Manorbier is a village with plenty to offer. Manorbier Beach is easily accessible, while Swanlake Bay, Presipe Beach, Skrinkle Haven and Church Doors Cove offer alternative beaches to enjoy along the Manorbier stretch of the Pembrokeshire Coast.

Manorbier Castle, built in the 11th Century, sits to the rear of Manorbier Beach and is open to the public for much of the year, while above the beach sits a neolithic cromlech (sometimes referred to as a burial chamber), where you can rest and enjoy the views.

The village of Manorbier has a well stocked shop and Post Office. There is a pub in the heart of the village, along with a lovely tea room/gift shop, with seating inside or outside. The Castlemead Hotel overlooking the beach has a fine restaurant which is open to to the public. Manorbier has numerous points at which you can access the Pembrokeshire Coast Path (now part of the All Wales Coast Path), whether undertaking this world famous trail, or merely enjoying your own little piece of the Pembrokeshire Coast National Park


Manorbier lies halfway between the towns of Tenby and Pembroke, with their numerous shops, eateries, banks and services. The bustling walled town of Tenby is well known for its picturesque harbour, Georgian architecture and fine beaches.

The town of Pembroke is dominated by the magnificent Pembroke Castle, which is open to the public and is well worth a visit - whether exploring the castle from within, or enjoying its reflection across the waters of the moat and Mill Pond.

Close to Pembroke and just across the bay from Manorbier lies Barafundle. Barafundle Beach was awarded the accolade of one of the top 12 beaches in the world by The Good Holiday Guide, while Country Life Magazine named Barafundle as the best place in the whole of the UK to have a picnic. Nearby a walk along the lakes of Bosherston Lily Pools will bring you to the beautiful beach at Broadhaven South. Just beyond Broadhaven (and just across the bay from Manorbier) Saint Govans Head reaches Southerly into the Celtic Sea, and tucked into a nook at the base of the cliffs lies Saint Govans Chapel - a charming, hidden gem.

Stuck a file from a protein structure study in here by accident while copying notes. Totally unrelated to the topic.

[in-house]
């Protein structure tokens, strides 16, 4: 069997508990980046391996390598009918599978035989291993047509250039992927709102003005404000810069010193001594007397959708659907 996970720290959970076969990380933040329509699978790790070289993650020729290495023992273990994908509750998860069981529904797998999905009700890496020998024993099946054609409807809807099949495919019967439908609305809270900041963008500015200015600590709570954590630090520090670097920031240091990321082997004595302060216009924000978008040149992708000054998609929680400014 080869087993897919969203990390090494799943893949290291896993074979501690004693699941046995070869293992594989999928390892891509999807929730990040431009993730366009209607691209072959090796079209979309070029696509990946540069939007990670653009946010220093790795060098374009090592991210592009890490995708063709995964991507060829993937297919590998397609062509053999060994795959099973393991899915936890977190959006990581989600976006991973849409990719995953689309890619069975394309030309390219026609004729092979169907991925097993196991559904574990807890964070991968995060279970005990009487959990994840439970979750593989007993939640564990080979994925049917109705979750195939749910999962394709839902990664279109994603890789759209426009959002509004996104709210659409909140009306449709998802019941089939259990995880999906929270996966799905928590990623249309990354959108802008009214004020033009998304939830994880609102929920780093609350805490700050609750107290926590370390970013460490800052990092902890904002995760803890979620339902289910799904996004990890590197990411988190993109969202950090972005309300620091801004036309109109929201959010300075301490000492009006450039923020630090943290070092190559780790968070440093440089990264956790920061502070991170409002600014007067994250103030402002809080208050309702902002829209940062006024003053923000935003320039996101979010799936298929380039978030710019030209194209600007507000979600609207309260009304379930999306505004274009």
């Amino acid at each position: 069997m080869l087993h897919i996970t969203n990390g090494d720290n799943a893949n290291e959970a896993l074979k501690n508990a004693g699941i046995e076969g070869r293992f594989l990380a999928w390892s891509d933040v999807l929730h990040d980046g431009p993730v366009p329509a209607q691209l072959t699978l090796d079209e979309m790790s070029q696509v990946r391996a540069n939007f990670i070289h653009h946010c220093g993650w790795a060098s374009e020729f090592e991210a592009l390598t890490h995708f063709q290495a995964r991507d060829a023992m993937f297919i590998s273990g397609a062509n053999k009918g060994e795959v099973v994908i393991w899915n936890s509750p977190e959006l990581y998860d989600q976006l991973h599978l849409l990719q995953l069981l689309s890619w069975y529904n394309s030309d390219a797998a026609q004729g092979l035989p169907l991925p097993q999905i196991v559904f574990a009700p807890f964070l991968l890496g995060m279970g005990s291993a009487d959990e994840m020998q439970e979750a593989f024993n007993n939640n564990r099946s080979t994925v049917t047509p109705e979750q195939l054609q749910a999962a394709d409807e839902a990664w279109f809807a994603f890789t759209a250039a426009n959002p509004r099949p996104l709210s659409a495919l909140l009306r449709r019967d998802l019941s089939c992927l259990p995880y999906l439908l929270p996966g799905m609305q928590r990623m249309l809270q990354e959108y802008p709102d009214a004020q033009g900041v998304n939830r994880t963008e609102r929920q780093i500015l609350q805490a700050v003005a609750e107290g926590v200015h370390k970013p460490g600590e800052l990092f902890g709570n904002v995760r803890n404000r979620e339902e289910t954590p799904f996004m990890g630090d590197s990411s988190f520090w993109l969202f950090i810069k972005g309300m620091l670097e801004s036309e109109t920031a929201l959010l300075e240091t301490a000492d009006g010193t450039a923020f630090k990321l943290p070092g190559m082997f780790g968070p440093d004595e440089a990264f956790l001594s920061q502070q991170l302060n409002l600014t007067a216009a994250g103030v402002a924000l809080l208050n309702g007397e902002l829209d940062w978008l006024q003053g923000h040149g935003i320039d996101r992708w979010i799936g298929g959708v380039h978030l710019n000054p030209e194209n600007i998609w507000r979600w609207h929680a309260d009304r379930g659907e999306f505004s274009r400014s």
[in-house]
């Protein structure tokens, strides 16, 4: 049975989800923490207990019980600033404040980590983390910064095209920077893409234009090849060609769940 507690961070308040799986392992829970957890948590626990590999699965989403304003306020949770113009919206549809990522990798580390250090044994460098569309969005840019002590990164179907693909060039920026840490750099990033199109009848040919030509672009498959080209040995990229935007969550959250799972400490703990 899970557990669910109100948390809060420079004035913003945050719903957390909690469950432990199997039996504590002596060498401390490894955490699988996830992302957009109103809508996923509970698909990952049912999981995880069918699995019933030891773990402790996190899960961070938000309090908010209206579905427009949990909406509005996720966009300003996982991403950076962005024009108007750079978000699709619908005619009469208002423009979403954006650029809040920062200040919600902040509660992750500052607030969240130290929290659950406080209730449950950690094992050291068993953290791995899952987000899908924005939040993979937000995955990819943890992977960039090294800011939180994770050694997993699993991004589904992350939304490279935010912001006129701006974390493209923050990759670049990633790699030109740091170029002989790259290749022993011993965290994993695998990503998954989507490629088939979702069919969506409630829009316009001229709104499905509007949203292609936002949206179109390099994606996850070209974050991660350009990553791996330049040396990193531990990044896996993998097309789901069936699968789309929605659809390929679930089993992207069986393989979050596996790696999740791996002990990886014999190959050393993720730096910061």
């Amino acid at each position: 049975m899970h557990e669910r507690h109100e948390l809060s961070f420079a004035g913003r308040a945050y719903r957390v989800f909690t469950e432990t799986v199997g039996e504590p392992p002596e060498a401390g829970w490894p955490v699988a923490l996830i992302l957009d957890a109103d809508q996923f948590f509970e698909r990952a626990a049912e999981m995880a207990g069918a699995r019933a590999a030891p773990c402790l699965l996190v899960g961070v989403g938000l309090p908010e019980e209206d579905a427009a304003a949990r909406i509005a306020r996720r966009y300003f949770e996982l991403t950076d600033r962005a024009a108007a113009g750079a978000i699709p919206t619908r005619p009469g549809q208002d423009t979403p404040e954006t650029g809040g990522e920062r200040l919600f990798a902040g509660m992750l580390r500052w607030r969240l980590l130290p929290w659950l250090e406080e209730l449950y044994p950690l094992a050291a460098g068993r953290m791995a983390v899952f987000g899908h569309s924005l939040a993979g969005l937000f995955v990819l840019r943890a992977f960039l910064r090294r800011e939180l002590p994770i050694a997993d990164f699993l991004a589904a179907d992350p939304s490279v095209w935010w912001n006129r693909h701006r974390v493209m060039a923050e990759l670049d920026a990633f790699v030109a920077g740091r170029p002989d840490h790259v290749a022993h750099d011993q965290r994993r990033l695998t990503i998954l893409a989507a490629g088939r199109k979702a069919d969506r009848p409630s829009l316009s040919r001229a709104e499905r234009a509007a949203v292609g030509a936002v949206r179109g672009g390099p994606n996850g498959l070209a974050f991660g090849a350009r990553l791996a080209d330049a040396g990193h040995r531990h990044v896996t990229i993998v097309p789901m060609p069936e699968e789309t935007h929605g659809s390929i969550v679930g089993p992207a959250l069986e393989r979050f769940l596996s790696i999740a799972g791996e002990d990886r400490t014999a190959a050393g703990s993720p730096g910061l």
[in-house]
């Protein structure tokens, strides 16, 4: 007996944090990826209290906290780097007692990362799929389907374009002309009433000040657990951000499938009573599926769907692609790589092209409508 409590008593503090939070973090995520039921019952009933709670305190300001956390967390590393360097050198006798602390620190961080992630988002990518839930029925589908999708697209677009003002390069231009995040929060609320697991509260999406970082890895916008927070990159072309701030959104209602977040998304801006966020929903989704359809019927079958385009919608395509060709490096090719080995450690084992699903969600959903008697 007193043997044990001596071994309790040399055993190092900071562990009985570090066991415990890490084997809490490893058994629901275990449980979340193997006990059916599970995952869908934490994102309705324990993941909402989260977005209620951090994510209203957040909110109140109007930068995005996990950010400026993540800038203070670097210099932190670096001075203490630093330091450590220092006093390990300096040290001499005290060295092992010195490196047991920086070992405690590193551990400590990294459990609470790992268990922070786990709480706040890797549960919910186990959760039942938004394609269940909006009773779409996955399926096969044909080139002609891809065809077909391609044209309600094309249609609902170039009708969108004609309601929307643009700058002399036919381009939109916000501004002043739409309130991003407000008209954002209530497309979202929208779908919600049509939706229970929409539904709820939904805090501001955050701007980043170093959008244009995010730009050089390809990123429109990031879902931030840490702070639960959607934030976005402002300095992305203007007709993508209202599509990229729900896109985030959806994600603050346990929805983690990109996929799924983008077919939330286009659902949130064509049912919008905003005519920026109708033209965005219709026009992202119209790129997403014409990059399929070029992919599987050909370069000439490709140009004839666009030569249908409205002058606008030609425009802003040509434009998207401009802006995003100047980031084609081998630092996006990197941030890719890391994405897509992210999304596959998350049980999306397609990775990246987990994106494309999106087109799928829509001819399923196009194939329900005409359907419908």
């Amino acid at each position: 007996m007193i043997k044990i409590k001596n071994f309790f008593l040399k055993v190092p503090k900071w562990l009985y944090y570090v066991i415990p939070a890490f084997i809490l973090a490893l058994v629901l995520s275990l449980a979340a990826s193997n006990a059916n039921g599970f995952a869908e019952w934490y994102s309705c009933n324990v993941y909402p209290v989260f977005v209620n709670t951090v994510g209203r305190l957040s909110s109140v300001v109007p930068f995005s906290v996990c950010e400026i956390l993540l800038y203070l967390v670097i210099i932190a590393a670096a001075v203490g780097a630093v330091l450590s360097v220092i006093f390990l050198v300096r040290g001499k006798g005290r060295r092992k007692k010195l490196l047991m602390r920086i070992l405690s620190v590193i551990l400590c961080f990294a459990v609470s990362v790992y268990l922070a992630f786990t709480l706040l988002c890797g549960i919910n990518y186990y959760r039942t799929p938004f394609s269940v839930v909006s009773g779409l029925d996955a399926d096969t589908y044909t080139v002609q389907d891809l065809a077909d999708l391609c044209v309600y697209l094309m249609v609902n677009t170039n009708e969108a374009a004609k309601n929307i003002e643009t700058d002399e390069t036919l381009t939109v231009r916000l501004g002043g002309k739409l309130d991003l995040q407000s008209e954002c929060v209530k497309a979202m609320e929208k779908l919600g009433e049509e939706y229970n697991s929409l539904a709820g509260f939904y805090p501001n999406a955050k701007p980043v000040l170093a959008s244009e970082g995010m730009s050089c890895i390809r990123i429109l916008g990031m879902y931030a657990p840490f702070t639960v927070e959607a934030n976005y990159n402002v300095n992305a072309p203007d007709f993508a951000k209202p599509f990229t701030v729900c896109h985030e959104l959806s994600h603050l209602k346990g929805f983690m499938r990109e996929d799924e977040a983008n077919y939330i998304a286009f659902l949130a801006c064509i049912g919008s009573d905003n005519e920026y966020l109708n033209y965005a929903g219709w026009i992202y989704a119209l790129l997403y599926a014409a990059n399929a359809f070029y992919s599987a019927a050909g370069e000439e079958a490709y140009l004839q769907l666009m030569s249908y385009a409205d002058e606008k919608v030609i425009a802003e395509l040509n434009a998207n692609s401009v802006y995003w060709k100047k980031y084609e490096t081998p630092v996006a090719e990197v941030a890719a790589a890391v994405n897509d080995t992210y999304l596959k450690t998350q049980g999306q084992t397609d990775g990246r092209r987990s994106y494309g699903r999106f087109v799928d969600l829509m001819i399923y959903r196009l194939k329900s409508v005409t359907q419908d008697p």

The Southeast corner of Pembrokeshire is home to a number of resorts and attractions, including wildlife parks, boat trips and even a vineyard.

The monastic isle of Caldey provides a lovely day out and is a short boat trip away from Tenby. Manor Wildlife Park/Anna's Welsh Zoo, with its animal walk-throughs provides another nearby excursion with some great photographic opportunities.

The Wild West of the county is influenced by the Atlantic Ocean, with dramatic cliffs and broad beaches to explore and enjoy. A wealth of marine life and seabirds can be discovered along the coastline and the offshore islands.

The dramatic scenery of West Pembrokeshire has featured in a number of cinematic productions, with Freshwater West providing a location for one of the Harry Potter movies and for Ridley Scotts Robin hood. The beach at Marloes was used for "Snow White and the Huntsman" while Dominic Cumberbatch filmed "The Third Star" at Barafundle Bay.

The Milford Haven Waterway dissects the county of Pembrokeshire, extending inland for about 24 miles and offers a diverse range of places to see and explore. There are sleepy creeks, bustling marinas and a wealth of maritime interest. The marina at Milford Haven is a great place to sit and enjoy a coffee while watching the mix of fishing boats, yachts, cruise ships and tankers go about their daily business

The Rugged North of the county has a timeless feel, from the remote heather clad peaks of of the Presell Mountains to the cathedral at Saint Davids - the smallest city in Wales. The genteel little city of Saint Davids is the base for a number of boat trips that explore the coastline and wildlife around Ramsey Island.


Interactive map of Pembrokeshire Beaches


Link to Pembrokeshire Coast National Park map.            https://www.pembrokeshirecoast.wales/Files/files/M...